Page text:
In previous books, Titus Crow successfully defeated an invasion of Cthonian worms and escaped a trap set for him in the Dreamlands as well as disc..Show More »overed the Elder Gods' homeworld of Elysia. Henri de Marginy acquired Randolph Carter's Time Clock which, essentially, functions like the TARDIS and helped said individual become a wandering space hero. Finally, Hank Silberhutte married the half-human princess of a displaced tribe of humans and helped thwart the machinations of the Great Old One Ithaqua.
In the Moons of Borea's premise is an attempt to do an old fashioned Pulp adventure tale teaming up Henri de Marginy and Hank Silberhutte on a quest to recover the lost Time Clock. It's very much in the fashion of the Doctor Who serials of the time, only with no budget limitations. Henri lands on the planet quite by accident (or drawn there by the Elder Gods) but has his Time Clock stolen by the forces of Ithaqua who take it to one of Borea's two moons. Visiting the moons via a magic tornado, they discover the beautiful Moreen who possesses Snow White-esque powers to talk to animals. Dealing with the local Vikings, they try to prevent an invasion of Borea and end up facing not a group of ancient primeval wizards and Ithaqua himself.
As the plot description attests, this isn't exactly the most traditional science fiction novel. It is full of off-kilter and weird elements purely for the sake of being cool. Our heroes also never really feel endangered because they routinely laugh at the Great Old Ones and run rings around their minions, which removes any feeling of danger which might otherwise be present. Indeed, the aura of invincibility our heroes possess is the biggest problem in the narrative as nothing seems able to stop them for any length of time. Despite this, it's an imaginative and colorful story with lots of fun to be had between the two protagonists.
The Great Old Ones finally rising from their aeons-long slumber. The stars are right and all of the cosmos is feeling something evil in the wind. Thou..Show More »gh the Elder Gods defeated them a billion years ago, they have forgotten the secrets for doing so and are helpless with their current rising. Titus Crow is then given the impossible choice to mislead his friend Henri in hopes of using him as bait to lead the monstrous Cthulhu Cycle into a trap. This results in almost everyone finding themselves trapped on a cross-temporal journey through multiple realities as well as times.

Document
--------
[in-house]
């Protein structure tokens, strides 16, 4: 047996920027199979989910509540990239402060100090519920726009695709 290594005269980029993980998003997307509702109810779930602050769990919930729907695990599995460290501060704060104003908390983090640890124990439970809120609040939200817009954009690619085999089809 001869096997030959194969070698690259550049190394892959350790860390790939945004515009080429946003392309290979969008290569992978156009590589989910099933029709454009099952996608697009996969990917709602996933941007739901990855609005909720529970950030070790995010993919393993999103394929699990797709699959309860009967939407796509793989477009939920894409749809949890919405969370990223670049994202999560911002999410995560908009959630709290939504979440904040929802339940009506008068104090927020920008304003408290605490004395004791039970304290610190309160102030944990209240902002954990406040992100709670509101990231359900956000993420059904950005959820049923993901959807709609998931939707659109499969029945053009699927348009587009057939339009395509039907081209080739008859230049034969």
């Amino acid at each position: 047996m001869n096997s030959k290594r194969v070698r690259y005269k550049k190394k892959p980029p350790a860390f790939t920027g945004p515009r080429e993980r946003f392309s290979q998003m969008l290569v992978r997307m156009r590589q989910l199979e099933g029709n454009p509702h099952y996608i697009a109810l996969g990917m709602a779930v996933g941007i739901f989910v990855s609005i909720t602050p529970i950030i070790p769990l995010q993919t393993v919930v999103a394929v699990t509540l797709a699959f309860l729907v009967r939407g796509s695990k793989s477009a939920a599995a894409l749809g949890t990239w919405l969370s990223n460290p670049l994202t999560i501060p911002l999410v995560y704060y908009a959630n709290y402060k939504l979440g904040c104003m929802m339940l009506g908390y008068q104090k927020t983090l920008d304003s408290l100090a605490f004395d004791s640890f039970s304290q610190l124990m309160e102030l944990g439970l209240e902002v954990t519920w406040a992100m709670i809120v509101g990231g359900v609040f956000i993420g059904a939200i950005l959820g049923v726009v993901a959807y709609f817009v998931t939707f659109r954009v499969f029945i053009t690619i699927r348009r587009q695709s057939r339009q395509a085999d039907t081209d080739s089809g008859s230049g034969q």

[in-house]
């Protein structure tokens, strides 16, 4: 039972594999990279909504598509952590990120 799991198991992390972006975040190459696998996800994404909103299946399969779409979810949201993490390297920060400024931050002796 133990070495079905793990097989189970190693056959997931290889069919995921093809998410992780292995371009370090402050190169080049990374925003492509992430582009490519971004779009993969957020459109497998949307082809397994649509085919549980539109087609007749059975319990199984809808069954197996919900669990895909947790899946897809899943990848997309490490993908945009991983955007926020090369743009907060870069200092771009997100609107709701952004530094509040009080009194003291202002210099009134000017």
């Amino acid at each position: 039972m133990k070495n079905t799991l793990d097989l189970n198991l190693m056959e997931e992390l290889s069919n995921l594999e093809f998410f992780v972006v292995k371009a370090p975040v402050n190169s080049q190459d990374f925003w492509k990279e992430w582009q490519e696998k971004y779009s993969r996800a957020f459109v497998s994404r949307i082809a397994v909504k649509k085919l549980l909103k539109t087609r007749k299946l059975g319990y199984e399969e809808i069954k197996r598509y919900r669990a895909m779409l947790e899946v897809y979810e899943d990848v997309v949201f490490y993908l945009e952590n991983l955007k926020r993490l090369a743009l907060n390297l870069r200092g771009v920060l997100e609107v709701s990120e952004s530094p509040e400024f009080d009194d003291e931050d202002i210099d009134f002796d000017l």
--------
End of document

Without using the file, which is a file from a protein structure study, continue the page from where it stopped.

Elysia ends the series with a bang rather than a whimper, having a catastrophic ending which nicely brings to close Lumley's saga of science-heroes and occultists versus godlike aliens. Unfortunately, the book is not without flaws as an entire section of it is taken up by recounting a story from his Fafhrd and Gray Mouser stand-ins versus the actual heroes. Still, we have a story which consists of visiting a sentient gas cloud, skimming a black hole, visiting a gigantic robot in the Dreamlands, dueling with a wanton airship pirate queen, and finally visiting an ancient Pre-Hyborian Age realm of wizard kings.
Lumley has an imagination he allows to run wild and it works well here with this being, along with Spawn of the Winds and The Burrowers Beneath, one of my three favorite Titus Crow stories. Lovecraft aficionados aren't going to find some last minute, "The Great Old Ones show up and kill everyone" but they're allowed more dignity here than they had in some of the volumes. Whole worlds are destroyed when the wrath of Cthulhu is unleashed and the final confrontation with him is epic in a Jack Kirby-meets-Doctor Who sort of way.
The book's ending actually moved me just a wee bit and gives the right sense of sacrifice as well as power for the defeat of the Great Old Ones. While Lovecraft purists will rail at the fact the Great Old Ones can be defeated at all, it isn't the case of Hawkgirl smacking Cthulhu around with her mace either. I felt this was a satisfactory wrap-up to all of the series mysteries and left me feeling like I'd spent my time well traveling with such an eccentric cast of oddballs.